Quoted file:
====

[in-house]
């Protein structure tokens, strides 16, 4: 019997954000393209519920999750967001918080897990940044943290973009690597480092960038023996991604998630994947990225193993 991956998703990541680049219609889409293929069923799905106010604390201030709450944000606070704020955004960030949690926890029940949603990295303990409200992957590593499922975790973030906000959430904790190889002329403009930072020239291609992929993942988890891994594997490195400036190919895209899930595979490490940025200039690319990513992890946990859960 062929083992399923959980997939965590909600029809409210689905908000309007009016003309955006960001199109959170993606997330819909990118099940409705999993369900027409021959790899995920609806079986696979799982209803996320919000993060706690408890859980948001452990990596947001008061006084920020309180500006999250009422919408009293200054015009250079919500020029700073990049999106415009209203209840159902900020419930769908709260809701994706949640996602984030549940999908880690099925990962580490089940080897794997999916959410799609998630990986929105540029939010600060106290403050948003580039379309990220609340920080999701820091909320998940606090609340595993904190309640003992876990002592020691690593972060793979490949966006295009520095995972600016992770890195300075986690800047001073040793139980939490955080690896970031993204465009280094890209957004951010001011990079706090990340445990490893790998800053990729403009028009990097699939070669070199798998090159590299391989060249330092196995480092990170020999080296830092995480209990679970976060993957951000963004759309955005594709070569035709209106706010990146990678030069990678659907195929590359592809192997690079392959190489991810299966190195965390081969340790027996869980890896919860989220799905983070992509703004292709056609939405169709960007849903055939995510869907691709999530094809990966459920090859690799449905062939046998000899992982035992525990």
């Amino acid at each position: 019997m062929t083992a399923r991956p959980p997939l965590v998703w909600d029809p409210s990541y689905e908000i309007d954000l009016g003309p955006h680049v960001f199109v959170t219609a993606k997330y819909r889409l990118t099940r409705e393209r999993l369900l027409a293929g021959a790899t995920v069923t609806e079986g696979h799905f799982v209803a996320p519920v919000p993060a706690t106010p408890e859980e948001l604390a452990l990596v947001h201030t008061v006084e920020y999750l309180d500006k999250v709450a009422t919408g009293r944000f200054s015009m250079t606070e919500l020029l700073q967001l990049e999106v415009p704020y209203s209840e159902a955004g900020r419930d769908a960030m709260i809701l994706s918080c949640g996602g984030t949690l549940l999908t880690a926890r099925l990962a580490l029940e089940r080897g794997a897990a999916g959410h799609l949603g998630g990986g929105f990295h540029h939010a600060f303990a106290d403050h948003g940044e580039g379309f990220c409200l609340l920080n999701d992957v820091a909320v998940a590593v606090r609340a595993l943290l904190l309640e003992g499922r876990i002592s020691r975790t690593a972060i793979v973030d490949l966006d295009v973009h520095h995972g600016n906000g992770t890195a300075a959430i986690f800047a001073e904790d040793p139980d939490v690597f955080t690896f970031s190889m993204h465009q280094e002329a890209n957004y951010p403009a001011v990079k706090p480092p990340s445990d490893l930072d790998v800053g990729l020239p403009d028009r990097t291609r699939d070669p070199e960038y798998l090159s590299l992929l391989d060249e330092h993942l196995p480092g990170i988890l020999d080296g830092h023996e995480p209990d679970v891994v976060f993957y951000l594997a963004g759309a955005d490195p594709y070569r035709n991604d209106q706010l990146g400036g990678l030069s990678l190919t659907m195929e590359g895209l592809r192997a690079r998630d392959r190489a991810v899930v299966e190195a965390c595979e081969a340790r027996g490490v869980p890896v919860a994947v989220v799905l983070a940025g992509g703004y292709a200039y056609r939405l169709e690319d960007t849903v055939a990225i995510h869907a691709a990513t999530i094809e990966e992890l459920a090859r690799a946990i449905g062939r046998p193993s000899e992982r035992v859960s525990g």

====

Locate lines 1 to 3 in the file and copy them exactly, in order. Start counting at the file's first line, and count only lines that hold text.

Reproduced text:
[in-house]
């Protein structure tokens, strides 16, 4: 019997954000393209519920999750967001918080897990940044943290973009690597480092960038023996991604998630994947990225193993 991956998703990541680049219609889409293929069923799905106010604390201030709450944000606070704020955004960030949690926890029940949603990295303990409200992957590593499922975790973030906000959430904790190889002329403009930072020239291609992929993942988890891994594997490195400036190919895209899930595979490490940025200039690319990513992890946990859960 062929083992399923959980997939965590909600029809409210689905908000309007009016003309955006960001199109959170993606997330819909990118099940409705999993369900027409021959790899995920609806079986696979799982209803996320919000993060706690408890859980948001452990990596947001008061006084920020309180500006999250009422919408009293200054015009250079919500020029700073990049999106415009209203209840159902900020419930769908709260809701994706949640996602984030549940999908880690099925990962580490089940080897794997999916959410799609998630990986929105540029939010600060106290403050948003580039379309990220609340920080999701820091909320998940606090609340595993904190309640003992876990002592020691690593972060793979490949966006295009520095995972600016992770890195300075986690800047001073040793139980939490955080690896970031993204465009280094890209957004951010001011990079706090990340445990490893790998800053990729403009028009990097699939070669070199798998090159590299391989060249330092196995480092990170020999080296830092995480209990679970976060993957951000963004759309955005594709070569035709209106706010990146990678030069990678659907195929590359592809192997690079392959190489991810299966190195965390081969340790027996869980890896919860989220799905983070992509703004292709056609939405169709960007849903055939995510869907691709999530094809990966459920090859690799449905062939046998000899992982035992525990």
């Amino acid at each position: 019997m062929t083992a399923r991956p959980p997939l965590v998703w909600d029809p409210s990541y689905e908000i309007d954000l009016g003309p955006h680049v960001f199109v959170t219609a993606k997330y819909r889409l990118t099940r409705e393209r999993l369900l027409a293929g021959a790899t995920v069923t609806e079986g696979h799905f799982v209803a996320p519920v919000p993060a706690t106010p408890e859980e948001l604390a452990l990596v947001h201030t008061v006084e920020y999750l309180d500006k999250v709450a009422t919408g009293r944000f200054s015009m250079t606070e919500l020029l700073q967001l990049e999106v415009p704020y209203s209840e159902a955004g900020r419930d769908a960030m709260i809701l994706s918080c949640g996602g984030t949690l549940l999908t880690a926890r099925l990962a580490l029940e089940r080897g794997a897990a999916g959410h799609l949603g998630g990986g929105f990295h540029h939010a600060f303990a106290d403050h948003g940044e580039g379309f990220c409200l609340l920080n999701d992957v820091a909320v998940a590593v606090r609340a595993l943290l904190l309640e003992g499922r876990i002592s020691r975790t690593a972060i793979v973030d490949l966006d295009v973009h520095h995972g600016n906000g992770t890195a300075a959430i986690f800047a001073e904790d040793p139980d939490v690597f955080t690896f970031s190889m993204h465009q280094e002329a890209n957004y951010p403009a001011v990079k706090p480092p990340s445990d490893l930072d790998v800053g990729l020239p403009d028009r990097t291609r699939d070669p070199e960038y798998l090159s590299l992929l391989d060249e330092h993942l196995p480092g990170i988890l020999d080296g830092h023996e995480p209990d679970v891994v976060f993957y951000l594997a963004g759309a955005d490195p594709y070569r035709n991604d209106q706010l990146g400036g990678l030069s990678l190919t659907m195929e590359g895209l592809r192997a690079r998630d392959r190489a991810v899930v299966e190195a965390c595979e081969a340790r027996g490490v869980p890896v919860a994947v989220v799905l983070a940025g992509g703004y292709a200039y056609r939405l169709e690319d960007t849903v055939a990225i995510h869907a691709a990513t999530i094809e990966e992890l459920a090859r690799a946990i449905g062939r046998p193993s000899e992982r035992v859960s525990g």